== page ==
How is it used in Recruitment Marketing? Your employer brand is the value proposition that your company offers to employees (what you say), and is the reputation that your company has as an employer (what others say about you). Modern recruiting strategy focuses on marketing your employer brand first in order to attract candidates who will want to work at your organization, and then promoting your available jobs second to find a role that fits.
Where can I get experience? You can add Employer Branding as a skill on your resume if you can define and communicate your employer value proposition (EVP); have identified the most effective channels for marketing and managing your employer brand; and have ensured consistency in how you present and message your company’s employer value prop through all the touchpoints you have with candidates. Like:
- If your talent acquisition team has already defined your employer value prop, then you don’t need to reinvent the wheel — just make sure you’ve got it down pat. If it’s been a while since the EVP was refreshed, step up to lead the project. Remember that your employer brand and corporate brand are intertwined, so be sure to collaborate closely with all key stakeholders, especially Marketing.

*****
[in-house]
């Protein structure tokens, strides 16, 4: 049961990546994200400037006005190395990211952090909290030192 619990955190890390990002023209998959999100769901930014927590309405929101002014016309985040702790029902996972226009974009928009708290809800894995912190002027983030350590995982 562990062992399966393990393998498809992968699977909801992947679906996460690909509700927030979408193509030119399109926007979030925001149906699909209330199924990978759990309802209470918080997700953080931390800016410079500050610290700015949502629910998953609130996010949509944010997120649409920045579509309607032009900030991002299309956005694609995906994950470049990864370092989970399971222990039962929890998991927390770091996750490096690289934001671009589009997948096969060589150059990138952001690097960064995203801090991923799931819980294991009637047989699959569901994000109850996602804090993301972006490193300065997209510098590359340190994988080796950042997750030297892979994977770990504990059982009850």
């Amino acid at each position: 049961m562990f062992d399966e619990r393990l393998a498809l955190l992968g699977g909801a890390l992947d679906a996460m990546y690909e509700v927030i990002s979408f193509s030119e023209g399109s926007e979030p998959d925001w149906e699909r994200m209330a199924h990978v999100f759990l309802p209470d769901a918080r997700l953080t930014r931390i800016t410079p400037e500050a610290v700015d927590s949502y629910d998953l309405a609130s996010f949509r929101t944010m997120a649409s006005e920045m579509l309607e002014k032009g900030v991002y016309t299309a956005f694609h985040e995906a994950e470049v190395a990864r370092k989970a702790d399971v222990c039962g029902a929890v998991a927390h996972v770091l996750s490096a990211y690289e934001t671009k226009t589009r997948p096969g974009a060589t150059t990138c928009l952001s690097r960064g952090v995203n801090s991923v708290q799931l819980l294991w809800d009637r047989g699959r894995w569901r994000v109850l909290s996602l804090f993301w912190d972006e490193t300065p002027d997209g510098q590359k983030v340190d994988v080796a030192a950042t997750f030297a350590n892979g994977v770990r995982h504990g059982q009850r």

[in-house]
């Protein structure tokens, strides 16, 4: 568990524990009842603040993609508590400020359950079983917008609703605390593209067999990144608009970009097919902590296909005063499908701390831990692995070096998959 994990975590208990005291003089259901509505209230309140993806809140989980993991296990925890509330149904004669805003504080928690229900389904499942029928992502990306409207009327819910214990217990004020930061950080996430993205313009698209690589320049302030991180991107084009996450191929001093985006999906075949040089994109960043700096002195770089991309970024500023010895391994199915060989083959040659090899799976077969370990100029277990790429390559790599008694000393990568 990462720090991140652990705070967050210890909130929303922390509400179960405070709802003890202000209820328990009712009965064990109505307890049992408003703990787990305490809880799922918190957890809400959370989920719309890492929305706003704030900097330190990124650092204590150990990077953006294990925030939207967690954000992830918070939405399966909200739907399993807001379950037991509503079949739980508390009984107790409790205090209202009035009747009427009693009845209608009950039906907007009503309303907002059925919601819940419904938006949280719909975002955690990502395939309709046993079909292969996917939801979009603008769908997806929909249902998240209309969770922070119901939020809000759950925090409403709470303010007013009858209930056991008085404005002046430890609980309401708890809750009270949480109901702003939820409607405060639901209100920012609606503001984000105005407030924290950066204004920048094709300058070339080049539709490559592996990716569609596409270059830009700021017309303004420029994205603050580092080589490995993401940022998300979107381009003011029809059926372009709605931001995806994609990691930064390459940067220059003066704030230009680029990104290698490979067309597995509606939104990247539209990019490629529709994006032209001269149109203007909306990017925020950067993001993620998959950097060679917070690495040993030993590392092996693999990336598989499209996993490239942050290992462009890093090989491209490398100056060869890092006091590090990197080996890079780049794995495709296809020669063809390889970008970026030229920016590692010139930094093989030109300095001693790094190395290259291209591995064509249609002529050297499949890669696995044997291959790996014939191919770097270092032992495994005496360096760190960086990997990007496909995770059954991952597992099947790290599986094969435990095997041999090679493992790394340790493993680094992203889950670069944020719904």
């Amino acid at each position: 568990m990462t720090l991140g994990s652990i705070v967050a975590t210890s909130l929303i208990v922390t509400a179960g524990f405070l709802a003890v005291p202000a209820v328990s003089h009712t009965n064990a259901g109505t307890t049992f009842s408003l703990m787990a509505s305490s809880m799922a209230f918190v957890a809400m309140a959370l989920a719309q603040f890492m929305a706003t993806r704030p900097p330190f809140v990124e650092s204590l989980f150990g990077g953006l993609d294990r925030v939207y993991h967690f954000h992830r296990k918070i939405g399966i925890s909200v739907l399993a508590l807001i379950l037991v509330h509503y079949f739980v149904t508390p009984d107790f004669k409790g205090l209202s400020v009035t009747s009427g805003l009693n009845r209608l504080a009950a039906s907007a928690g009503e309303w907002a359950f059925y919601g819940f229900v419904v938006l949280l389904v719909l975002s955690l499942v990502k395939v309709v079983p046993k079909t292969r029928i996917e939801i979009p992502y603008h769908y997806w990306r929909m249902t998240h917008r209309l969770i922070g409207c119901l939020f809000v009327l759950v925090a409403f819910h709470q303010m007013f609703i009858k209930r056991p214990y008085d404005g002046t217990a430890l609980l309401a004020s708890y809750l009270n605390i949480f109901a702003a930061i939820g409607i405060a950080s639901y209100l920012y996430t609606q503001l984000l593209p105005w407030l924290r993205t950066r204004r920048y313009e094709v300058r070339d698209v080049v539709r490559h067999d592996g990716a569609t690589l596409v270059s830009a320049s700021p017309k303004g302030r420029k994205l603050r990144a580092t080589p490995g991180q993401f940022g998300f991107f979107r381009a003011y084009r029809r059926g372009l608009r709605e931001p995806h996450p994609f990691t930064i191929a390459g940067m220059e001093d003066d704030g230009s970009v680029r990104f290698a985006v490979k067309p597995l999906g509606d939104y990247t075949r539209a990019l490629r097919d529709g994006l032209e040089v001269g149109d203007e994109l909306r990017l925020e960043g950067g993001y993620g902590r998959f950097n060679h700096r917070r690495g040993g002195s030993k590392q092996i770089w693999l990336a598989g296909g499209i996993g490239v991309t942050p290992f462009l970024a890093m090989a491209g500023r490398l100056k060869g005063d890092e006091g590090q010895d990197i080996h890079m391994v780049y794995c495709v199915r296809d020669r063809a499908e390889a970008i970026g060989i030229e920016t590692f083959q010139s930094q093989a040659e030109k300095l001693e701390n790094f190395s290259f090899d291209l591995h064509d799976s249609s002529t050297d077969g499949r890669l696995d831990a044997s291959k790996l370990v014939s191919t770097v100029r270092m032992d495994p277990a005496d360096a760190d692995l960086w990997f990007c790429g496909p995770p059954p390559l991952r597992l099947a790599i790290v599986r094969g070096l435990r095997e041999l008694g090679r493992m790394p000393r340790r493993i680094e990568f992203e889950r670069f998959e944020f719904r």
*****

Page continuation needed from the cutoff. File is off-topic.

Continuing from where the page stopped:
- There are many employment websites and job boards to advertise your jobs. But marketing your employer brand requires different channels to reach passive candidates. Examples include websites that profile a company’s culture or give career advice, social media and talent communities, industry news and content sites, career fairs, and many others. The key is to know which channels are best for your company to reach your target candidates. If you don’t know, advocate for testing different channels until you find out which ones lead the most qualified candidates to you.
- Candidates will interact with your employer brand on multiple channels before deciding that they’re interested. In each touchpoint, it’s important that your EVP be presented consistently. Volunteer to audit what messages are found about your company as an employer across all touchpoints in a typical candidate journey, and then work with your team to create an action plan to ensure uniformity in how you present your employer brand value.
If you want to build your Recruitment Marketing resume with more experience in Content Marketing, Social Recruiting and Employer Branding, get more ideas in our Ideabook: 18 Ways to Share Employee Stories.